<div style="text-align: center; margin: 0 0 45px 0; padding: 0;">
    <table cellpadding="0" cellspacing="0" style="margin: 0 auto 0 auto; ">
        <tr>
            <td style="background-color: #F78119; border-radius: 4px; 
                box-shadow: 0px 0px 10px gray;
                padding: 10px 30px 10px 30px; text-align: center;">
                <a href="https://www.devexpress.com/..." 
                   style="text-decoration: none; font-weight: bold; 
                   color: white; font-size: 16px; line-height: 24px; ">
                    REGISTER FOR THE BETA
                </a>
            </td>
        </tr>
    </table>
</div>

 

Side-by-side Layouts

When you think about putting two elements on the same level horizontally, especially in an email, you can automatically assume that table columns are your best bet. I, however, am aiming to build a responsive layout, so a <table> tag is off the table. Once again, I want blocks to "flow", so I simply place elements one after another, so that they appear next to each other if space permits, or wrap and stack vertically on smaller screens. This basic rule applies to all element types discussed below: images, images with text, and larger content blocks.

Side-by-side Images

In this section, I'll show you the code for the footer section that displays platform icons.

HTML Email - image flow layout

In a sense, the code below goes against what I've been saying so far: I'm using a <div> instead of a <table> to format this block with a custom background color and padding. I'll explain why it works right after the snippet.

<div 
style="text-align: center; padding: 0 20px 0 20px; background-color: #4a4a4a;">
    <a href="#" style="text-decoration: none;"
        ><img src="win.png" width="57" height="47" 
            alt="WinForms" style="border: none;" /></a
    ><a href="#" ...
        ><img src="asp.png" width="55" height="47" ... /></a
    ><a href="#" ...
        ><img src="mvc.png" width="58" height="47" ... /></a
    ><span style="white-space: nowrap;"
        ><a href="#" ...
            ><img src="wpf.png" width="60" height="47" ... /></a
        ><a href="#" ...
            ><img src="win10.png" width="45" height="47" ... /></a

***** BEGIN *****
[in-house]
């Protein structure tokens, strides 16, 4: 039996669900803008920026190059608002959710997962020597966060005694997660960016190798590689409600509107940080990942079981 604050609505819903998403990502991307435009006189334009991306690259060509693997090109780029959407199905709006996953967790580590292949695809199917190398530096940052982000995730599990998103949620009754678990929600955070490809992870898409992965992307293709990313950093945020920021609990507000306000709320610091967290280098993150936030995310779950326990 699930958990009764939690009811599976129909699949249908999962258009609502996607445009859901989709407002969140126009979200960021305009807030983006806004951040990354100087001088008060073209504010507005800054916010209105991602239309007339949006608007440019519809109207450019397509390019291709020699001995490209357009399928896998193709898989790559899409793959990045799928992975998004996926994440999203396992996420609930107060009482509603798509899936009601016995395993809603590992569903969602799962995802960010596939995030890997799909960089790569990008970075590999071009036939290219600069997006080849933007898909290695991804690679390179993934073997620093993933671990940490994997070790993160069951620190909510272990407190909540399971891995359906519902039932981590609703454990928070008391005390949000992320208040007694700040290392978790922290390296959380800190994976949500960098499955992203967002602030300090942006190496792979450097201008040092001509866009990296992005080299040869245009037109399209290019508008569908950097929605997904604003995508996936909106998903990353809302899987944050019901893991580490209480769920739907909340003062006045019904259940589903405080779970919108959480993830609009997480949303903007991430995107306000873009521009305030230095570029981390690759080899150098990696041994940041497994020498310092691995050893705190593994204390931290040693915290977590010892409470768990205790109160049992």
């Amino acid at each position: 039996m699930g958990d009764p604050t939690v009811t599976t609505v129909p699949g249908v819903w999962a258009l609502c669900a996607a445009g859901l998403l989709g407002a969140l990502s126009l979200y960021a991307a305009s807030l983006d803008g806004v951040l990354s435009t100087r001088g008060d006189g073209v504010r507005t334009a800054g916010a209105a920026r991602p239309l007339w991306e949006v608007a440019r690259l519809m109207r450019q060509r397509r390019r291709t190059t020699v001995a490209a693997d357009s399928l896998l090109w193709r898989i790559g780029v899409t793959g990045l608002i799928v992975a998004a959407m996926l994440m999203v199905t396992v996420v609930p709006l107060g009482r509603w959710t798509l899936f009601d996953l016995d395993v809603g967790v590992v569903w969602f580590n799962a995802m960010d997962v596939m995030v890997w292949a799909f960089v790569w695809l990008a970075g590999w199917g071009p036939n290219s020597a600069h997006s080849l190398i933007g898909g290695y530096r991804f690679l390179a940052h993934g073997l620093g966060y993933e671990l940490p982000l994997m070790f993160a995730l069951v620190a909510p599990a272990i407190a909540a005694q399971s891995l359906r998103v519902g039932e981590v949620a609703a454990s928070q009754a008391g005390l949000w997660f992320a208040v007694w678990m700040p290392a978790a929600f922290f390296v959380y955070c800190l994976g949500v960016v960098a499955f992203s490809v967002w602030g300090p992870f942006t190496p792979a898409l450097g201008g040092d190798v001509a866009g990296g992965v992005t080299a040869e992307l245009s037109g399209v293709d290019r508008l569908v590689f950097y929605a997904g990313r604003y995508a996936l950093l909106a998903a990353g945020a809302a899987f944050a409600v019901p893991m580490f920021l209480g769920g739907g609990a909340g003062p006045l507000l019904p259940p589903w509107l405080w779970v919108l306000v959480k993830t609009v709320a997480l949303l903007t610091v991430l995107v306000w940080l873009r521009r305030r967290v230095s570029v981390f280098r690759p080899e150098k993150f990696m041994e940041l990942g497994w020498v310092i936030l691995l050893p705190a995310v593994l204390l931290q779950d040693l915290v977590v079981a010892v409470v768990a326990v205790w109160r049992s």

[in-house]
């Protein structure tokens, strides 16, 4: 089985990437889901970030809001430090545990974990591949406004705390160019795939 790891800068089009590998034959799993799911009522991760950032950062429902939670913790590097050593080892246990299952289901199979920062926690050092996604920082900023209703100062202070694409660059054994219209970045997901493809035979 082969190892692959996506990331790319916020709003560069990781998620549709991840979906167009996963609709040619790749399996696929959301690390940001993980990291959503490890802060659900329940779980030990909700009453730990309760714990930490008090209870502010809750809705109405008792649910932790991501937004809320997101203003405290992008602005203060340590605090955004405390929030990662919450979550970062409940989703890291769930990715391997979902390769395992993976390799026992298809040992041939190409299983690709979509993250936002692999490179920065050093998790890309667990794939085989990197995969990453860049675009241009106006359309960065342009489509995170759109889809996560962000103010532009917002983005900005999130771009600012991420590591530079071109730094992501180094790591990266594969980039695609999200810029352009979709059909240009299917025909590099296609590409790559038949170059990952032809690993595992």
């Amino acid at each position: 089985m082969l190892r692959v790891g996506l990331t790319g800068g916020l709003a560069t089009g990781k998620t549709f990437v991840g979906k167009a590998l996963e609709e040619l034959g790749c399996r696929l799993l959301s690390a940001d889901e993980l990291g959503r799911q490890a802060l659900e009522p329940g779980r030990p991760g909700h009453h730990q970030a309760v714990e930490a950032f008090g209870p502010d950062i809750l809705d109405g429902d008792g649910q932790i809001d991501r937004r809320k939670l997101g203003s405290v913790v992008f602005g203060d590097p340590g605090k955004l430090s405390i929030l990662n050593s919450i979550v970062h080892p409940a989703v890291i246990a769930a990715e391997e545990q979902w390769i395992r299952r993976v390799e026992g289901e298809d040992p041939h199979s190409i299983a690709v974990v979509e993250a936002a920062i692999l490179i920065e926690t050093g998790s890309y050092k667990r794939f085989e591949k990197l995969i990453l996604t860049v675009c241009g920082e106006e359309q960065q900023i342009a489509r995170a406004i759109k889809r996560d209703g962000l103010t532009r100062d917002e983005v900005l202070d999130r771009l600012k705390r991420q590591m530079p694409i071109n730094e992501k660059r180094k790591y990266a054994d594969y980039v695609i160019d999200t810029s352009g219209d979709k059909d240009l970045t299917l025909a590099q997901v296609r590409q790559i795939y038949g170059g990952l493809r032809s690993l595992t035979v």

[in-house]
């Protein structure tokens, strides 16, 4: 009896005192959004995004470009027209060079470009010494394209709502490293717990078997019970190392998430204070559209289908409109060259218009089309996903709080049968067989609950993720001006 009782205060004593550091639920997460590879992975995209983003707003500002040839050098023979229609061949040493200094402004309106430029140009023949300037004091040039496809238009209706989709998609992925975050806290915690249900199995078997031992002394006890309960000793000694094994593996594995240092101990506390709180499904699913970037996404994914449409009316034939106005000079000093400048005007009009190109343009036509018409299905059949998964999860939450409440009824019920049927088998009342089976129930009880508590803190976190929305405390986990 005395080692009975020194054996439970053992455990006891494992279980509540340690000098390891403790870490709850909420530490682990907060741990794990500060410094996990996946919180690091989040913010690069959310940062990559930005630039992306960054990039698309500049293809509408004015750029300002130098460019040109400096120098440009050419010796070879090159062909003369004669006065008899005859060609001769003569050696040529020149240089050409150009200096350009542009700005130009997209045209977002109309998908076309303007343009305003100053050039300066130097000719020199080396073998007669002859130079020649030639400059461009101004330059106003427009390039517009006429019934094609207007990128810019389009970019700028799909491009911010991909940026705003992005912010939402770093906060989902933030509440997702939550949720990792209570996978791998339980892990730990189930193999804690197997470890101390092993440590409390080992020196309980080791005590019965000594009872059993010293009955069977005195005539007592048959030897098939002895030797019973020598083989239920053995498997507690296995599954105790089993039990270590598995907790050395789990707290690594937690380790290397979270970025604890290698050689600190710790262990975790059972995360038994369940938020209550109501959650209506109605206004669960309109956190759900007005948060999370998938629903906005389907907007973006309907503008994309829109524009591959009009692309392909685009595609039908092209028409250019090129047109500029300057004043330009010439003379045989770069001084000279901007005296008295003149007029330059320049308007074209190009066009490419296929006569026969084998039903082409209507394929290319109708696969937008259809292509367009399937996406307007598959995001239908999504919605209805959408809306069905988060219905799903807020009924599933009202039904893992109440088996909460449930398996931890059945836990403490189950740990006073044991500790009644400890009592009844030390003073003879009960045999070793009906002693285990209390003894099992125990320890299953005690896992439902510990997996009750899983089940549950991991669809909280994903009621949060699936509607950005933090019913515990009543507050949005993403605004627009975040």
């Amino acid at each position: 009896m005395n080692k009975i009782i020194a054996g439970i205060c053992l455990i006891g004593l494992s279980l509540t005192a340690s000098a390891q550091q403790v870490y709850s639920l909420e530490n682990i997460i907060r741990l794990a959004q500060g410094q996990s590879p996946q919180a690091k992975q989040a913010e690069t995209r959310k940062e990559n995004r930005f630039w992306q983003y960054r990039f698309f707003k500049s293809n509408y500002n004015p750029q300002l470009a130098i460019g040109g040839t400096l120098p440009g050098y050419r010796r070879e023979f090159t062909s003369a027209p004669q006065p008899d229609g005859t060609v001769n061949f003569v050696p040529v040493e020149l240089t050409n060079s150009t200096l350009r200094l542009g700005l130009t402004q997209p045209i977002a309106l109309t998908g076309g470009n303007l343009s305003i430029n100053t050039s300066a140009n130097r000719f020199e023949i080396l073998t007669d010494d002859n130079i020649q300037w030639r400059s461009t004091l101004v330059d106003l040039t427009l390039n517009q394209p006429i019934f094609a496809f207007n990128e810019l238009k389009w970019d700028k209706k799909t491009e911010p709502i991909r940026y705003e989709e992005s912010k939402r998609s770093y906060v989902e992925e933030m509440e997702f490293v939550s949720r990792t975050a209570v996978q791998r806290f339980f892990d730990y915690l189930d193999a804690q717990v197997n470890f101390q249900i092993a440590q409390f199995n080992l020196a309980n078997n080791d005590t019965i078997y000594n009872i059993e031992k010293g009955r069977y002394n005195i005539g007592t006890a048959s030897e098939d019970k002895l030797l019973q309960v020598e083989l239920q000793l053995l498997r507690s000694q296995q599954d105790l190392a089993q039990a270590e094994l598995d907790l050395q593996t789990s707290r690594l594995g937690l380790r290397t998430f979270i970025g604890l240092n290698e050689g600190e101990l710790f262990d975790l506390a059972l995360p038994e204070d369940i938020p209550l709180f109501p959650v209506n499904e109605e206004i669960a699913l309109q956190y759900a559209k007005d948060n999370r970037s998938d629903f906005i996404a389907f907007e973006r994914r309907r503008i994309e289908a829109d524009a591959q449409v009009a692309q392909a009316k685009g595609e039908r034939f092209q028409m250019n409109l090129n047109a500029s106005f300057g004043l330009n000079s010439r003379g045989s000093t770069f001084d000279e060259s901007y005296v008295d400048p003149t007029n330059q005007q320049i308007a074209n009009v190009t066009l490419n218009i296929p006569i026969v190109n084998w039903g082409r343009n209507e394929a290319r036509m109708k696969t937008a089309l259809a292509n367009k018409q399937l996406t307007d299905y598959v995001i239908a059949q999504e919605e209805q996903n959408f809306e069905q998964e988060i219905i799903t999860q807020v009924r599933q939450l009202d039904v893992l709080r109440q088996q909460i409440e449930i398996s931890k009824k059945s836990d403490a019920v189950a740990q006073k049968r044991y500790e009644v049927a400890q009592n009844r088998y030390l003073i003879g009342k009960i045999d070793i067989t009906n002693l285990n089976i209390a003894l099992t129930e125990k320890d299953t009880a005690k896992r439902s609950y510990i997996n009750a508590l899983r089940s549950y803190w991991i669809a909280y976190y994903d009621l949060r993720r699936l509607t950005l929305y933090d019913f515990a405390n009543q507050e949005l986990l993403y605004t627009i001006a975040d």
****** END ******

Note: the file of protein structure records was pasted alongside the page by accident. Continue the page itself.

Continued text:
><a href="#" ...
            ><img src="html.png" width="40" height="47" ... /></a
        ><a href="#" ...
            ><img src="vcl.png" width="51" height="47" ... /></a
    ></span>
</div>

Here's the explanation:

  • The <div> works because: (a) the background-color attribute is supported everywhere, (b) PNG images have transparent backgrounds that add padding vertically and between images, and (c) side padding is only needed on mobile, where <div> is fully supported.
  • The code is formatted to avoid white space between tags. This seems to be the simplest way to get rid of spaces between images.
  • The <span> that surrounds the last four images prevents a single image from wrapping to the second line. (Truth be told, I'm also using media queries to hide this entire block on mobile, but, as discussed above, this sometimes does not work and I need a decent-looking fallback version.)
  • border: none; and text-decoration: none; fight the side effects of putting an image into a link.

 

Side-by-side Text and Image

Our Transactional email's call to action is designed as follows:

HTML Email - Side-by-side image and text

I'm showing this example to once again stress the point that these layouts don't require any extraordinary code. Putting text next to an image in a paragraph makes it work across clients. A table is required only if the text is lengthy enough to wrap on smaller screens.

<p style="margin: 0 0 20px 0; text-align: right; vertical-align: middle; 
    font-weight: bold; font-size: 14px;">
    <a href="#" style="color: #1099f9;">Download Manager</a>
    <a href="#" style="text-decoration: none;">
        <img src="arrow.png" width="44" height="44" alt="Learn More" 
                style="border: none; vertical-align: middle;" />
    </a>
</p>

Side-by-side Content Blocks: Building a Multi-column Layout

In this section, I show the code for our newsletter's sidebar, which is displayed to the right of the content on a desktop, or on top of it when viewed on a mobile device.

HTML Email - flow layout for tables